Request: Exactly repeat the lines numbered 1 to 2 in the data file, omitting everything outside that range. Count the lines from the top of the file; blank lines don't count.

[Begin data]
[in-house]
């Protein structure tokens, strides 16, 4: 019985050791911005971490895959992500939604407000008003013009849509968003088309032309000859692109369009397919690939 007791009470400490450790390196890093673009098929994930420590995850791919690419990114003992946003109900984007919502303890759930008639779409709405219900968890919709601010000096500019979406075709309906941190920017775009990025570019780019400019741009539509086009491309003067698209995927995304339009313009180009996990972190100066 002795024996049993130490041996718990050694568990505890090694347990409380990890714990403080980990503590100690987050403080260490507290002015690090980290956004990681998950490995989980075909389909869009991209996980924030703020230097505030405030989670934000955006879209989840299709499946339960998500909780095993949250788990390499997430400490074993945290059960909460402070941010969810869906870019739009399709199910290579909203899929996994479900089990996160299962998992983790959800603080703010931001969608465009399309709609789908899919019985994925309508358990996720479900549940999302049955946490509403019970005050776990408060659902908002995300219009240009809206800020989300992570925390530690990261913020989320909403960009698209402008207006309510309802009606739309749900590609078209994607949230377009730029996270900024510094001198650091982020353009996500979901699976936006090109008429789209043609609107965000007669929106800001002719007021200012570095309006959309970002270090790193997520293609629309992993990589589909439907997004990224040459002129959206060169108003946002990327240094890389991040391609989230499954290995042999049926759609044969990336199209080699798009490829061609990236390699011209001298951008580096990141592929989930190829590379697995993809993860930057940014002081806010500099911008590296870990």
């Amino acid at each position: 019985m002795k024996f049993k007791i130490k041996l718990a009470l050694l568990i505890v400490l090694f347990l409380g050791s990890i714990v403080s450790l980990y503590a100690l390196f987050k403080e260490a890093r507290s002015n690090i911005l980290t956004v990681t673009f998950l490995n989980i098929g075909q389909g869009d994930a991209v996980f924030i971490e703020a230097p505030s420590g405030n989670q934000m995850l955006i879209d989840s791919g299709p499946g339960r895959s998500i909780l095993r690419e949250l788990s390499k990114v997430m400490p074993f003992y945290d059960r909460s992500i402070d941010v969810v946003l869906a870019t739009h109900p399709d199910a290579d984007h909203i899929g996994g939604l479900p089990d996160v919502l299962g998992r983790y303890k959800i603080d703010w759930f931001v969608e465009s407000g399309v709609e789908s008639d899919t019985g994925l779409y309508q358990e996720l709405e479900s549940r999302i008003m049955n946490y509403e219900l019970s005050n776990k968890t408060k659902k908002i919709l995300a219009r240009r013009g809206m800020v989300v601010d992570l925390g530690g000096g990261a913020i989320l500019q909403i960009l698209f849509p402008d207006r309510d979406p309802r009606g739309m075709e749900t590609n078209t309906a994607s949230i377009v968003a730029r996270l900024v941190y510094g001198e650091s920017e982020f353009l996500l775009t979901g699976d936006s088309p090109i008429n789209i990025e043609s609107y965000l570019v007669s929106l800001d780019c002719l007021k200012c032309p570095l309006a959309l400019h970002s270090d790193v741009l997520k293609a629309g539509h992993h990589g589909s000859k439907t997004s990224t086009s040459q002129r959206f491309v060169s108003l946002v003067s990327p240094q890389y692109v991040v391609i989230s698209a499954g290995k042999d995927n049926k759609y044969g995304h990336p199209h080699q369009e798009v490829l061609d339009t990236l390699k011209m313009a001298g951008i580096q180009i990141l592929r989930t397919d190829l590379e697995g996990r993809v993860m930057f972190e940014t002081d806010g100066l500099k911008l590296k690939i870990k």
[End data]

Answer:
[in-house]
């Protein structure tokens, strides 16, 4: 019985050791911005971490895959992500939604407000008003013009849509968003088309032309000859692109369009397919690939 007791009470400490450790390196890093673009098929994930420590995850791919690419990114003992946003109900984007919502303890759930008639779409709405219900968890919709601010000096500019979406075709309906941190920017775009990025570019780019400019741009539509086009491309003067698209995927995304339009313009180009996990972190100066 002795024996049993130490041996718990050694568990505890090694347990409380990890714990403080980990503590100690987050403080260490507290002015690090980290956004990681998950490995989980075909389909869009991209996980924030703020230097505030405030989670934000955006879209989840299709499946339960998500909780095993949250788990390499997430400490074993945290059960909460402070941010969810869906870019739009399709199910290579909203899929996994479900089990996160299962998992983790959800603080703010931001969608465009399309709609789908899919019985994925309508358990996720479900549940999302049955946490509403019970005050776990408060659902908002995300219009240009809206800020989300992570925390530690990261913020989320909403960009698209402008207006309510309802009606739309749900590609078209994607949230377009730029996270900024510094001198650091982020353009996500979901699976936006090109008429789209043609609107965000007669929106800001002719007021200012570095309006959309970002270090790193997520293609629309992993990589589909439907997004990224040459002129959206060169108003946002990327240094890389991040391609989230499954290995042999049926759609044969990336199209080699798009490829061609990236390699011209001298951008580096990141592929989930190829590379697995993809993860930057940014002081806010500099911008590296870990």